Out of circulation: Dwarka calm, Indirapuram on the edge, while Gurgaon manages
Out of circulation: Dwarka calm, Indirapuram on the edge, while Gurgaon manages
Akhilesh Pandey
Out of circulation: Dwarka calm, Indirapuram on the edge, while Gurgaon manages
Photo: Kvtnews.com

Out of circulation: Dwarka calm, Indirapuram on the edge, while Gurgaon manages

The whole of Delhi-NCR descended into chaos when Prime Minister Narendra Modi announced late on November 8 that Rs 500 and Rs 1,000 notes would be rendered valueless from midnight. Social media groups of resident bodies were flooded with do's and don'ts to help out hapless residents who were left wondering what to do with their now-defunct notes. Frantic calls were made, ATMs were thronged, bill kiosks flooded and cash-deposit outlets swarmed. Some jewellery stores, too, did more business in four hours than they did in an entire week. 
 
However, after last night's frenetic activity, relative peace descended on Dwarka on November 9 morning. Residents and shopkeepers conducted their daily transactions in mutual cooperation. While residents avoided the now-defunct Rs 500 and Rs 1,000 notes for daily requirements such as milk, bread and vegetables, shopkeepers did their bit by offering to sell these items on credit to customers they knew well.
 
Sushma Bandini, a resident, said she ensured she had 100-rupee notes for her daily grocery shopping. “I visited the ATM at the Sector 14 mall yesterday to withdraw denominations less than Rs 500. It’s not such a huge problem — we can manage two days until the ATMs dispense the new currency notes,” she said.
 
Similarly, Gaurav Shukla, a customer at a milk booth, said, “I usually keep Rs 50 and Rs 100 for items of daily need, so I didn’t face much of a problem. I’m sure most people would have kept the lower denominations ready for these two days the moment they got to know of the news.
 
Suman Singh, the owner of the milk booth, however, admitted being in the dark about the development till late last night. “I was at my shop and unaware of Rs 500 and Rs 1,000 notes being scrapped. Hence I was a little surprised to see almost everyone giving me 500-rupee notes till I shut shop yesterday. Even those who usually come with change gave me Rs 500. I accepted all the notes yesterday, and only got the news when I reached home at 11 pm,” she said.
 
“I have stopped taking the defunct denominations today, but at least I made double the amount I make every day,” she shrugged.

 

 

On the other hand, Indirapuram, in Ghaziabad, did not deal with the development so smoothly. Residents, left in the lurch, rushed to ATMs to withdraw 100-rupee notes while they still could, but had to wait in long queues.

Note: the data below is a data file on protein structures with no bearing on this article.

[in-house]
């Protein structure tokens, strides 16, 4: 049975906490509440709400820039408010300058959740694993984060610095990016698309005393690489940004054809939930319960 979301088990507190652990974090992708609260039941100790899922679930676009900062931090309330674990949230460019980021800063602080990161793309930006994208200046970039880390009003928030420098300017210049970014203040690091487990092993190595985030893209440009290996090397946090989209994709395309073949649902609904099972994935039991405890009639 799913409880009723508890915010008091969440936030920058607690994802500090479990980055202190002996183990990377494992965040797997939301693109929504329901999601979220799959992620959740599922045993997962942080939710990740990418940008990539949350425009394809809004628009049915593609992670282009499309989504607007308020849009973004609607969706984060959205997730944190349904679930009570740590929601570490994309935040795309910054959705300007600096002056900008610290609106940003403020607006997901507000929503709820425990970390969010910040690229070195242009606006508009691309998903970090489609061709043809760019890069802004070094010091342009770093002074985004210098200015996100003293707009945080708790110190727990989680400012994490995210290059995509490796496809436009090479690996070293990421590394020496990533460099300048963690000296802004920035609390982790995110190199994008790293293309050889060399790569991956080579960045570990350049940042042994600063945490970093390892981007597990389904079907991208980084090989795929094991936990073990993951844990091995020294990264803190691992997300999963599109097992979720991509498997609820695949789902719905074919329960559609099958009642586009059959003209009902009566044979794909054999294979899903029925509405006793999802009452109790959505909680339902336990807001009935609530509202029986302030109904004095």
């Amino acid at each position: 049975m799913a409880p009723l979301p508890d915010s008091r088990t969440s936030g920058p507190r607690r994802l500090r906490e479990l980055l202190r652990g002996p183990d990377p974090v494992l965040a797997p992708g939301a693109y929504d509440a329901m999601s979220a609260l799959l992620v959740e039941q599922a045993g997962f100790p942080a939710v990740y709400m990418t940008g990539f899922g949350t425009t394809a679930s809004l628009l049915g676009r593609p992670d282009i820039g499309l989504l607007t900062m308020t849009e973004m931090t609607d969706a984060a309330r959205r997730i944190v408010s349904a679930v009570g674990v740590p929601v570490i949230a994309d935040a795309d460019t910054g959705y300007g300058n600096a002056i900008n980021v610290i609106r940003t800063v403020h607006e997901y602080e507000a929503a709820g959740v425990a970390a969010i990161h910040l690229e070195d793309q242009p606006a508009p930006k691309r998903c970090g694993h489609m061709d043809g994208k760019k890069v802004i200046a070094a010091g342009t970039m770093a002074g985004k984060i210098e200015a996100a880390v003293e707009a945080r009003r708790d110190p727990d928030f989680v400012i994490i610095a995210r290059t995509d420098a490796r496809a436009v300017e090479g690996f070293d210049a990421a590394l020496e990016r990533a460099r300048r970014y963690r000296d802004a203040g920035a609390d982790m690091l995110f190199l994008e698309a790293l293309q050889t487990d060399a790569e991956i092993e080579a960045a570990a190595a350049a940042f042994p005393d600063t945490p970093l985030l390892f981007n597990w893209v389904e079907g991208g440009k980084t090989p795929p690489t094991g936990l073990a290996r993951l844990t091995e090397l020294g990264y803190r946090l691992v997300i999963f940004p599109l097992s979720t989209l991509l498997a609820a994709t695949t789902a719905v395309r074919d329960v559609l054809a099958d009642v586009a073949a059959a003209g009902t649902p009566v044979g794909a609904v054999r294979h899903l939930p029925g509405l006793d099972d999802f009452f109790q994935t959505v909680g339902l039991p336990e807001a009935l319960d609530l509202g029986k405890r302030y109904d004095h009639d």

“I went to the ICICI ATM in Ahinsa Khand 2 to withdraw cash last night, but had to wait almost an hour! The queue was never-ending,” said Biswajit Mohanty, a resident.

Mohit Dwivedi, a resident of Krishna Apra Garden, said small payments to vendors such as dhobis and autowallahs had become especially difficult. “This sudden decision will affect daily household expenses for the next few days,” he added.

Arun Rai, president of Jaipuria Sunrise Greens AOA, agreed. “This has led to a temporary cash crunch,” he said.

Another resident tried to use up the cash he already had by filling up his car’s petrol tank at a neighbourhood pump last night, but said the staff refused to accept the notes he offered.

Smith Ghosh, on the other hand, found himself unable to pay his rent this morning. “I live in Shipra Sun City and I had withdrawn Rs 8,000 last afternoon to pay my landlord. But with this sudden ban on the 500- and 1,000-rupee notes, he now refuses to accept the amount, as all of it is in the banned denominations.”

 

 

Meanwhile, Gurgaon offered a mixed response to the situation. Most restaurants, shopkeepers and cab drivers stopped accepting the notes. Chaotic scenes were common at local bus stands and the railway station. But grocery stores came up with inventive solutions to not disappoint customers.

Ashu Kumar of Romi Restaurant in Sector 14 recounted his experience. He complained, "I had to suffer losses to the tune of Rs 5,000. I had to let the customers go, as most of them were unable to pay the bills.”    

Like in Dwarka, in Gurgaon too, shopkeepers worked in tandem with customers to tide over the confusion and chaos. “I am accepting the defunct notes from customers, but am giving them signed slips, mentioning the balance amount,"  said Mannu Bhardawaj, a wholesale dealer of milk and dairy products in Shanti Nagar.

Another grocer, Anil Kumar, seemed apprehensive, though. He said, “I have never deposited any substantial amount in my account till date. If now, I go to the bank and tell them I want to deposit a lakh, won’t they question me?”

Most grocery stores stopped cash transactions owing to lack of small-value notes. They were lending items of daily use on credit to known customers.

People reacted quite positively to the unanticipated step. Amit Saini, who runs a travel agency, asserted, “Apart from making black money useless, this decision will also stem the menace of fake currency -- at least, for the time being. This step is a masterstroke, and we should be able to bear the small difficulties or losses for some time for a greater cause.”

However, there are others who questioned the efficacy of the measure in dealing with black money stashed away in overseas banks.